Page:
As COVID-19 cases surge across the border, new questions are being asked about the nexus of immigration and the spread of the coronavirus.
Several Republican members of Congress have suggested that illegal immigrants and legal border crossers might be responsible for part of the spike in cases in Texas, California and Arizona, which are among the worst-hit states in the current wave.
Acting Homeland Security Secretary Chad Wolf has said U.S. citizens and legal permanent residents in northern Mexico are fleeing overrun hospitals south of the border and heading north for care in the U.S. That is contributing to higher numbers in border states.
Immigration rights activists say there is no evidence to back up those claims. They say U.S. policies are making the situation in northern Mexico worse by invoking a part of public health law to immediately expel unauthorized border crossers and make asylum seekers wait in Mexico for their hearings. Administration officials say the expulsions have likely saved many lives in the U.S.
President Trump invoked the public health law on March 21 to expel unauthorized border crossers. As of July 15, more than 88,000 people were blocked from entering the U.S. because of the law.
“If not for this effort, tens of thousands of aliens acting as potential carriers for the coronavirus would have continued to enter law enforcement facilities near the border in congregate settings, making our southwest border a major vein for coronavirus outbreak,” a senior administration official said.
Illegal border crossings, which dipped dramatically in April, surged in May and again in June.
Migrants who were paying a few thousand dollars to smugglers in April now shell out $9,000 or more to get into the U.S., according to data tracked by The Washington Times.
For instance, police in Pharr, Texas, got a tip that an illegal alien said he and others had been held at gunpoint by a smuggler demanding more money before releasing them.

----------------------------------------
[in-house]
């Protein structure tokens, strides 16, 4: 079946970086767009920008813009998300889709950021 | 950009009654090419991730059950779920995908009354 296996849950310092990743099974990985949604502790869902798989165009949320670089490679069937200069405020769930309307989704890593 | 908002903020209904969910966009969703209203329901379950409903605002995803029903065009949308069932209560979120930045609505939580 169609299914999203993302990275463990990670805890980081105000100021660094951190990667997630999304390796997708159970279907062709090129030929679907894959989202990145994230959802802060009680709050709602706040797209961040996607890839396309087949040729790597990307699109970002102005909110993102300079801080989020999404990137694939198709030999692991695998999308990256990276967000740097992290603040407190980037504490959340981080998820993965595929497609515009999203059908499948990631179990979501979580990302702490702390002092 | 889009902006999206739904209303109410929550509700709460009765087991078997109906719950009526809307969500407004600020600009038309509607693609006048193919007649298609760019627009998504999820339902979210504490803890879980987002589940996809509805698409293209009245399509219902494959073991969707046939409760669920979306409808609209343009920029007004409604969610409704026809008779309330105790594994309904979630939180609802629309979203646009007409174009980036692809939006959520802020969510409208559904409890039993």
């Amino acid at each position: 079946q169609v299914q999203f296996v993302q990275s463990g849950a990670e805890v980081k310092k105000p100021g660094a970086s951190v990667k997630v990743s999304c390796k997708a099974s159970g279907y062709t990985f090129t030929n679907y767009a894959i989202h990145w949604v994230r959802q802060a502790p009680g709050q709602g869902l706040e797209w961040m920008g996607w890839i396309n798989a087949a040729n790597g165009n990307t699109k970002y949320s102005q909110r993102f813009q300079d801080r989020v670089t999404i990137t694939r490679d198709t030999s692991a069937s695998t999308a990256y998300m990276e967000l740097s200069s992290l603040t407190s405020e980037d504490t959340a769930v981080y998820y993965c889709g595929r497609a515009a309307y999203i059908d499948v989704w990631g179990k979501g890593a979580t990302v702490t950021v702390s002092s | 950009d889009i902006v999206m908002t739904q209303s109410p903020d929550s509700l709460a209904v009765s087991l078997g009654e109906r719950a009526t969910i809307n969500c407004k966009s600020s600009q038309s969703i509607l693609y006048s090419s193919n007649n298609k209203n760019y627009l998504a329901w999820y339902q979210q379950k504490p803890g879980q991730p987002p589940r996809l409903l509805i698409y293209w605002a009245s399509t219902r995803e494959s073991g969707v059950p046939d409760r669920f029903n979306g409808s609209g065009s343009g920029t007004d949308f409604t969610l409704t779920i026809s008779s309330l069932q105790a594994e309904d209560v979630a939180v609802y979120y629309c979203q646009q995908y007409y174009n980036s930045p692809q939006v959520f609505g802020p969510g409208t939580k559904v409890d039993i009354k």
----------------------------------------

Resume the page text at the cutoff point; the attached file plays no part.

Alonso Trejo-Padron, a Mexican national, managed to phone in the alert after the accused smuggler, Baylee Lugo, went out for cigarettes and forced Mr. Trejo-Padron to accompany him, according to court documents. When they arrived at the store, though, Mr. Trejo-Padron didn’t have a mask and Mr. Lugo had to leave him in the car — giving him a chance to flag down a woman outside the store who helped call the police.
Homeland Security Investigations agents responded to the Red Roof Inn where Mr. Trejo-Padron said three other aliens were being held. When they arrived, they arrested Mr. Lugo and recovered the pistol that the migrants said he had been using to threaten them as he extorted them for more money.
Each migrant reported paying $4,000 for passage across the border and said Mr. Lugo was trying to demand thousands more to be paid directly to him.
The case came to light because the Department of Homeland Security referred them for prosecution and the Justice Department made a formal case out of it.
That is increasingly rare, according to data collected by the Transactional Records Access Clearinghouse at Syracuse University. In February, Customs and Border Protection referred more than 7,700 cases for prosecution. In May, referrals had dropped to 1,649. In June, referrals slipped to 1,295, TRAC says — a drop of 83%. By contrast, the FBI’s referrals were down just 6%.
For the full story, please visit the Washinton Times.
Updated: Tue, Aug 11th 2020 @ 12:05pm EDT